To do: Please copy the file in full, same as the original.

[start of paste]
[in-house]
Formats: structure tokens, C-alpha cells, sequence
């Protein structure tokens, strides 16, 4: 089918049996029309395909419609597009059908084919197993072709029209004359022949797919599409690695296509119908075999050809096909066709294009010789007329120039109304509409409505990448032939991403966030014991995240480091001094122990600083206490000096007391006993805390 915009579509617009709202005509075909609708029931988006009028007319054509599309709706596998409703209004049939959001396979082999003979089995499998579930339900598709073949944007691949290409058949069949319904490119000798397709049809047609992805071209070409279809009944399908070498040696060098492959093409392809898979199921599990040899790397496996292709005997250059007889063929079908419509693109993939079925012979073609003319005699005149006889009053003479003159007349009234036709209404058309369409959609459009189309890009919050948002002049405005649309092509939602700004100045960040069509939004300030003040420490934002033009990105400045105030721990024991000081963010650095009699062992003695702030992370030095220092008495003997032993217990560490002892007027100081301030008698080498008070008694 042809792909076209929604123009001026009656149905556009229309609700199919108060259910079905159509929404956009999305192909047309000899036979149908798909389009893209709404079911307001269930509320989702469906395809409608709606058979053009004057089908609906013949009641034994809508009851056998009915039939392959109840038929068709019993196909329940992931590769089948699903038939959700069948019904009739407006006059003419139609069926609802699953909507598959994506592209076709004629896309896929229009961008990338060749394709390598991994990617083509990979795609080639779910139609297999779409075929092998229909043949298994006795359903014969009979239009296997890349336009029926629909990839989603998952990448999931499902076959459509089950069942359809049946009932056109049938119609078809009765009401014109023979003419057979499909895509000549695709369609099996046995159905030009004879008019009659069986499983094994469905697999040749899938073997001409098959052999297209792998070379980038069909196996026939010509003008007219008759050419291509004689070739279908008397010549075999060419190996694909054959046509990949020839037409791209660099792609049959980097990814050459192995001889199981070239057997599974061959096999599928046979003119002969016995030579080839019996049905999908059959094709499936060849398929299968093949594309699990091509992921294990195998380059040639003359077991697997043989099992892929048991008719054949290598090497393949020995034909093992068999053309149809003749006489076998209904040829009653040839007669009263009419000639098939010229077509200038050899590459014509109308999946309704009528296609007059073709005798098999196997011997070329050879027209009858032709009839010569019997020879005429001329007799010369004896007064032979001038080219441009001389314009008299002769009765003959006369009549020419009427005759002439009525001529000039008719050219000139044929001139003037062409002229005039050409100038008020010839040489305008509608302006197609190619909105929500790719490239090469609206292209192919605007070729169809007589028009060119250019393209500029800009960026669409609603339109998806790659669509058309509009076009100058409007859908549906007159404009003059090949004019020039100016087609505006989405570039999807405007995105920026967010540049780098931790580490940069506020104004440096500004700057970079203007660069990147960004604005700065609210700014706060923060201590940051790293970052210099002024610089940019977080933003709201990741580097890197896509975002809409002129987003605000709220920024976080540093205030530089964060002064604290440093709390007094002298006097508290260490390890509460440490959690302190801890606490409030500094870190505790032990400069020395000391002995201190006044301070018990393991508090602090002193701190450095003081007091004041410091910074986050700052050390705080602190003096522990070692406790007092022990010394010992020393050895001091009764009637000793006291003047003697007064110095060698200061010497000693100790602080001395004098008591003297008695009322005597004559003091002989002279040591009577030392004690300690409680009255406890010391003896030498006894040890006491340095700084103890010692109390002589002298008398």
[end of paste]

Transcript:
[in-house]
Formats: structure tokens, C-alpha cells, sequence
């Protein structure tokens, strides 16, 4: 089918049996029309395909419609597009059908084919197993072709029209004359022949797919599409690695296509119908075999050809096909066709294009010789007329120039109304509409409505990448032939991403966030014991995240480091001094122990600083206490000096007391006993805390 915009579509617009709202005509075909609708029931988006009028007319054509599309709706596998409703209004049939959001396979082999003979089995499998579930339900598709073949944007691949290409058949069949319904490119000798397709049809047609992805071209070409279809009944399908070498040696060098492959093409392809898979199921599990040899790397496996292709005997250059007889063929079908419509693109993939079925012979073609003319005699005149006889009053003479003159007349009234036709209404058309369409959609459009189309890009919050948002002049405005649309092509939602700004100045960040069509939004300030003040420490934002033009990105400045105030721990024991000081963010650095009699062992003695702030992370030095220092008495003997032993217990560490002892007027100081301030008698080498008070008694 042809792909076209929604123009001026009656149905556009229309609700199919108060259910079905159509929404956009999305192909047309000899036979149908798909389009893209709404079911307001269930509320989702469906395809409608709606058979053009004057089908609906013949009641034994809508009851056998009915039939392959109840038929068709019993196909329940992931590769089948699903038939959700069948019904009739407006006059003419139609069926609802699953909507598959994506592209076709004629896309896929229009961008990338060749394709390598991994990617083509990979795609080639779910139609297999779409075929092998229909043949298994006795359903014969009979239009296997890349336009029926629909990839989603998952990448999931499902076959459509089950069942359809049946009932056109049938119609078809009765009401014109023979003419057979499909895509000549695709369609099996046995159905030009004879008019009659069986499983094994469905697999040749899938073997001409098959052999297209792998070379980038069909196996026939010509003008007219008759050419291509004689070739279908008397010549075999060419190996694909054959046509990949020839037409791209660099792609049959980097990814050459192995001889199981070239057997599974061959096999599928046979003119002969016995030579080839019996049905999908059959094709499936060849398929299968093949594309699990091509992921294990195998380059040639003359077991697997043989099992892929048991008719054949290598090497393949020995034909093992068999053309149809003749006489076998209904040829009653040839007669009263009419000639098939010229077509200038050899590459014509109308999946309704009528296609007059073709005798098999196997011997070329050879027209009858032709009839010569019997020879005429001329007799010369004896007064032979001038080219441009001389314009008299002769009765003959006369009549020419009427005759002439009525001529000039008719050219000139044929001139003037062409002229005039050409100038008020010839040489305008509608302006197609190619909105929500790719490239090469609206292209192919605007070729169809007589028009060119250019393209500029800009960026669409609603339109998806790659669509058309509009076009100058409007859908549906007159404009003059090949004019020039100016087609505006989405570039999807405007995105920026967010540049780098931790580490940069506020104004440096500004700057970079203007660069990147960004604005700065609210700014706060923060201590940051790293970052210099002024610089940019977080933003709201990741580097890197896509975002809409002129987003605000709220920024976080540093205030530089964060002064604290440093709390007094002298006097508290260490390890509460440490959690302190801890606490409030500094870190505790032990400069020395000391002995201190006044301070018990393991508090602090002193701190450095003081007091004041410091910074986050700052050390705080602190003096522990070692406790007092022990010394010992020393050895001091009764009637000793006291003047003697007064110095060698200061010497000693100790602080001395004098008591003297008695009322005597004559003091002989002279040591009577030392004690300690409680009255406890010391003896030498006894040890006491340095700084103890010692109390002589002298008398």